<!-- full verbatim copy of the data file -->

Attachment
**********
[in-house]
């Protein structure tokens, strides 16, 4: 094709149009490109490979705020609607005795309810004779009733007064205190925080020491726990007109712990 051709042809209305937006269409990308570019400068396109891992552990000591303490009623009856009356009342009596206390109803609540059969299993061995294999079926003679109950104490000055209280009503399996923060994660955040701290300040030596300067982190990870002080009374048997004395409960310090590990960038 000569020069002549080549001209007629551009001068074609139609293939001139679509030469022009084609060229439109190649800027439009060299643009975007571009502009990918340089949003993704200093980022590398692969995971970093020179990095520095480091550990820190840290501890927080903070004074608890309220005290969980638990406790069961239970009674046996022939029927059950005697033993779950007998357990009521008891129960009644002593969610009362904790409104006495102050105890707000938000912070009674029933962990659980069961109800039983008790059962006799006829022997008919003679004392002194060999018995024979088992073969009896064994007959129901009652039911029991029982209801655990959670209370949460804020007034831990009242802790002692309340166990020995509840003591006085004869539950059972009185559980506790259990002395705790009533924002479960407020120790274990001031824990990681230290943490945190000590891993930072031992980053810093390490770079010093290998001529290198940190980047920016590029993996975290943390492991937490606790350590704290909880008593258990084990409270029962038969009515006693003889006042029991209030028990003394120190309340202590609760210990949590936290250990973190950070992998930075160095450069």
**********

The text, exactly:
[in-house]
């Protein structure tokens, strides 16, 4: 094709149009490109490979705020609607005795309810004779009733007064205190925080020491726990007109712990 051709042809209305937006269409990308570019400068396109891992552990000591303490009623009856009356009342009596206390109803609540059969299993061995294999079926003679109950104490000055209280009503399996923060994660955040701290300040030596300067982190990870002080009374048997004395409960310090590990960038 000569020069002549080549001209007629551009001068074609139609293939001139679509030469022009084609060229439109190649800027439009060299643009975007571009502009990918340089949003993704200093980022590398692969995971970093020179990095520095480091550990820190840290501890927080903070004074608890309220005290969980638990406790069961239970009674046996022939029927059950005697033993779950007998357990009521008891129960009644002593969610009362904790409104006495102050105890707000938000912070009674029933962990659980069961109800039983008790059962006799006829022997008919003679004392002194060999018995024979088992073969009896064994007959129901009652039911029991029982209801655990959670209370949460804020007034831990009242802790002692309340166990020995509840003591006085004869539950059972009185559980506790259990002395705790009533924002479960407020120790274990001031824990990681230290943490945190000590891993930072031992980053810093390490770079010093290998001529290198940190980047920016590029993996975290943390492991937490606790350590704290909880008593258990084990409270029962038969009515006693003889006042029991209030028990003394120190309340202590609760210990949590936290250990973190950070992998930075160095450069």